it. I didn't think I needed my "Flame Suit" this morning. I
reason I did it is people need to open their eyes and see what
is happening around them, and things that may affect their
daily lives.

I found this board because I make wine now with my dad, and
was interested in info to make beer and mead
 
OP
Alpine5654

Alpine5654

Active Member
Joined
May 15, 2008
Messages
35
Reaction score
0
After is post I'm done on this subject. Please do your own due diligence.

http://www2.nysun.com/article/74994

Food Rationing Confronts Breadbasket of the World

Many parts of America, long considered the breadbasket of the world, are now confronting a once unthinkable phenomenon: food rationing. Major retailers in New York, in areas of New England, and on the West Coast are limiting purchases of flour, rice, and cooking oil as demand outstrips supply. There are also anecdotal reports that some consumers are hoarding grain stocks.

At a Costco Warehouse in Mountain View, Calif., yesterday, shoppers grew frustrated and occasionally uttered expletives as they searched in vain for the large sacks of rice they usually buy.

"Where's the rice?" an engineer from Palo Alto, Calif., Yajun Liu, said. "You should be able to buy something like rice. This is ridiculous."

The bustling store in the heart of Silicon Valley usually sells four or five varieties of rice to a clientele largely of Asian immigrants, but only about half a pallet of Indian-grown Basmati rice was left in stock. A 20-pound bag was selling for $15.99.

"You can't eat this every day. It's too heavy," a health care executive from Palo Alto, Sharad Patel, grumbled as his son loaded two sacks of the Basmati into a shopping cart. "We only need one bag but I'm getting two in case a neighbor or a friend needs it," the elder man said.

The Patels seemed headed for disappointment, as most Costco members were being allowed to buy only one bag. Moments earlier, a clerk dropped two sacks back on the stack after taking them from another customer who tried to exceed the one-bag cap.

"Due to the limited availability of rice, we are limiting rice purchases based on your prior purchasing history," a sign above the dwindling supply said.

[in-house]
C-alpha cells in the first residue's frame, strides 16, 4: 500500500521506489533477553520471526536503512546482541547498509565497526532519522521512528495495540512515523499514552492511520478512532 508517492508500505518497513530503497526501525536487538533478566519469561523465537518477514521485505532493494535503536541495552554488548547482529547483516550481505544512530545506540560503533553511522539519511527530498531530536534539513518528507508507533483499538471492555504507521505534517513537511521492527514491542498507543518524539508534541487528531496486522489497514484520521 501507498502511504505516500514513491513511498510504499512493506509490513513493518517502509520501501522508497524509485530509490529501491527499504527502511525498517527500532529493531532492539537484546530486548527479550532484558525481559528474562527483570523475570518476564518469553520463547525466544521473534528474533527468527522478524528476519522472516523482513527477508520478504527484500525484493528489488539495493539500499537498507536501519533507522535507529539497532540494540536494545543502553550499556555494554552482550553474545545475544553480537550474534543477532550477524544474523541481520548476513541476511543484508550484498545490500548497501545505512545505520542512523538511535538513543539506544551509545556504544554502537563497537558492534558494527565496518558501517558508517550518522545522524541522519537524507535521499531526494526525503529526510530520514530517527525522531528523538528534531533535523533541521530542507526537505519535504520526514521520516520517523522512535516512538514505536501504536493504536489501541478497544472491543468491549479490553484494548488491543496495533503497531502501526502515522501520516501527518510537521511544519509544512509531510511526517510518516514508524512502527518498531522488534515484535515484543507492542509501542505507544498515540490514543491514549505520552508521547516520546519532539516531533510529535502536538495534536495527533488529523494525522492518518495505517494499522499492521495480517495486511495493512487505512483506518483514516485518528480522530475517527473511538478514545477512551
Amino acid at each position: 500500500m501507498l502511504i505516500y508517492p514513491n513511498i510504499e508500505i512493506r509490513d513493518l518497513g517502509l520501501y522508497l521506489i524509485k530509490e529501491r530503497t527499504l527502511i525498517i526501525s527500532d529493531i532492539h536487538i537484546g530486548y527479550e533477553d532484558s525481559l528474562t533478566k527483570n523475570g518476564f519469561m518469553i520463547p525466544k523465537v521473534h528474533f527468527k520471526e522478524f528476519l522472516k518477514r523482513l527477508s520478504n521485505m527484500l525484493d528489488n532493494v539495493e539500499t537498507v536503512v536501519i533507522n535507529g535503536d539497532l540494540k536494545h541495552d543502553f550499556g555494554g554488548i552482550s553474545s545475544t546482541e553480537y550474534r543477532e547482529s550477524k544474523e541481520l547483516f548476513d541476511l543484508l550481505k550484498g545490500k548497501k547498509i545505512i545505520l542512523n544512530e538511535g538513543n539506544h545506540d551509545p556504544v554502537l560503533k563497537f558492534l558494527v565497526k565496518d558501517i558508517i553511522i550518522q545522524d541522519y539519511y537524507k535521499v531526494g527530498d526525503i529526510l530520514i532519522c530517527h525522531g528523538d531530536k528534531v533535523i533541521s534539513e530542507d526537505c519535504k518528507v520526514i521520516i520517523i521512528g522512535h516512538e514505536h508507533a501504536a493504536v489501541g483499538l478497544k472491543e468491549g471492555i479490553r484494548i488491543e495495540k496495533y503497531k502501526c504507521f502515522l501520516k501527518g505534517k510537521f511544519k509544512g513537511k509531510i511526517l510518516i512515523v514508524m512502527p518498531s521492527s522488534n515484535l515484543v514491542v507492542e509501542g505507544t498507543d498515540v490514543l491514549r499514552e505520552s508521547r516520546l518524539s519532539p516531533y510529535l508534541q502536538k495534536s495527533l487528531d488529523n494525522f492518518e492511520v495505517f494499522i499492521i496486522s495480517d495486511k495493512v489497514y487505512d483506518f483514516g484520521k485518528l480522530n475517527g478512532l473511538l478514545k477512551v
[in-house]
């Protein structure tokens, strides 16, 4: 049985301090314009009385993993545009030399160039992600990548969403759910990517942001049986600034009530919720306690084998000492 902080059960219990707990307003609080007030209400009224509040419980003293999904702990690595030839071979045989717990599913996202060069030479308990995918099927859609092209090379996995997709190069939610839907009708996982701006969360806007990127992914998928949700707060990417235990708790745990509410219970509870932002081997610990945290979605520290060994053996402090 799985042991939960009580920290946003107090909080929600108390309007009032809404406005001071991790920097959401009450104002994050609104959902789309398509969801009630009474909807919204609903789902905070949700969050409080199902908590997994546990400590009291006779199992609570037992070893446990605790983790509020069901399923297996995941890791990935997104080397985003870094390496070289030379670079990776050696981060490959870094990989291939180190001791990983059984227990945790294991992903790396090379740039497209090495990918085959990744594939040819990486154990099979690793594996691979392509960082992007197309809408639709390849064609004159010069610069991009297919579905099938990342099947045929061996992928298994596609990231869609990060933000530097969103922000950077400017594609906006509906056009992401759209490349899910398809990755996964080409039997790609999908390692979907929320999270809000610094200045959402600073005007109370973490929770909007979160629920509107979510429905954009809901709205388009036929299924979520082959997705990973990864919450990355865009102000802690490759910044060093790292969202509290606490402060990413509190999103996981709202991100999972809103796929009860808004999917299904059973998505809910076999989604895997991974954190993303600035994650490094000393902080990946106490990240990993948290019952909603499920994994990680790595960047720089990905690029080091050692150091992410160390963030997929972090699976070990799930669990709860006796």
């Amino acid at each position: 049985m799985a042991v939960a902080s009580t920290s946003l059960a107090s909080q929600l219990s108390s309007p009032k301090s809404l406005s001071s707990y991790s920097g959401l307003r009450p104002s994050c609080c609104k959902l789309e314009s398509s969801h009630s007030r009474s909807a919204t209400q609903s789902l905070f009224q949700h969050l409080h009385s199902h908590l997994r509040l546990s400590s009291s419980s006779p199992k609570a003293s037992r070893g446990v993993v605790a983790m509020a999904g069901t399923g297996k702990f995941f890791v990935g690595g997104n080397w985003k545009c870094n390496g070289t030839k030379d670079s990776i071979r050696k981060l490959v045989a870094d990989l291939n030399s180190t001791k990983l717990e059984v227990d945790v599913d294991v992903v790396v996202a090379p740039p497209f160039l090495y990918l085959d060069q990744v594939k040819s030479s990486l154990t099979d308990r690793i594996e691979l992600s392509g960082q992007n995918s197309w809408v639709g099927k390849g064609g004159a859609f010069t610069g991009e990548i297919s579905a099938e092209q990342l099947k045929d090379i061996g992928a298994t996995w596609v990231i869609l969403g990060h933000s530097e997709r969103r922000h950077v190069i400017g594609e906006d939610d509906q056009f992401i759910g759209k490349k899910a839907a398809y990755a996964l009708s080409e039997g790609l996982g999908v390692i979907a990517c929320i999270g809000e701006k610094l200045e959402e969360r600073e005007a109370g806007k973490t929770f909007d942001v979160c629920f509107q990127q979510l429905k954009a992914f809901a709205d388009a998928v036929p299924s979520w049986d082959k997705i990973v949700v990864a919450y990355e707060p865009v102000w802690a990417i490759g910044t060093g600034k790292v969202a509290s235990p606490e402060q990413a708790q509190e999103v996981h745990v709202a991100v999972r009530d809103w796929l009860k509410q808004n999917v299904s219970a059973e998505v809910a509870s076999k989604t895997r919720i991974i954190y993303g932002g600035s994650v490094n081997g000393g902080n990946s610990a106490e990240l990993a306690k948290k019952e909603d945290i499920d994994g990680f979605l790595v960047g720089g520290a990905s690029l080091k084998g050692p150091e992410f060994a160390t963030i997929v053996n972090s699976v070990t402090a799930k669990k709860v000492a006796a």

Shoppers said the limits had been in place for a few days, and that rice supplies had been spotty for a few weeks. A store manager referred questions to officials at Costco headquarters near Seattle, who did not return calls or e-mail messages yesterday.

An employee at the Costco store in Queens said there were no restrictions on rice buying, but limits were being imposed on purchases of oil and flour. Internet postings attributed some of the shortage at the retail level to bakery owners who flocked to warehouse stores when the price of flour from commercial suppliers doubled.

The curbs and shortages are being tracked with concern by survivalists who view the phenomenon as a harbinger of more serious trouble to come.

"It's sporadic. It's not every store, but it's becoming more commonplace," the editor of SurvivalBlog.com, James Rawles, said. "The number of reports I've been getting from readers who have seen signs posted with limits has increased almost exponentially, I'd say in the last three to five weeks."

(More in link above).
 

Sir Humpsalot

Well-Known Member
Lifetime Supporter
Joined
Nov 26, 2006
Messages
3,996
Reaction score
93
Welcome to the board, Alpine!

No need for your flame suit. Political threads get a bit heated around here, but they are usually closed down before they get out of hand. This thread, while not political, is a bit of a hot-button sort of issue, so you should probably expect some back and forth. Also, it's an unusual first post. We've gotten some weird spam around here lately, so some folks may have interpreted your intentions incorrectly, but the fact that you're still here defending the thread speaks volumes. So, again, welcome!
 
OP
Alpine5654

Alpine5654

Active Member
Joined
May 15, 2008
Messages
35
Reaction score
0
Welcome to the board, Alpine!

No need for your flame suit. Political threads get a bit heated around here, but they are usually closed down before they get out of hand. This thread, while not political, is a bit of a hot-button sort of issue, so you should probably expect some back and forth. Also, it's an unusual first post. We've gotten some weird spam around here lately, so some folks may have interpreted your intentions incorrectly, but the fact that you're still here defending the thread speaks volumes. So, again, welcome!
Thank you for the welcome! I appreciate it.

I do have to agree. It was an unusual 1st post,
but it did get some attention i guess :D

I have not posted political articles in the past for that
reason. Didn't want to stir the post too much.

Thanks Again!
 

EdWort

Well-Known Member
Joined
Jul 14, 2006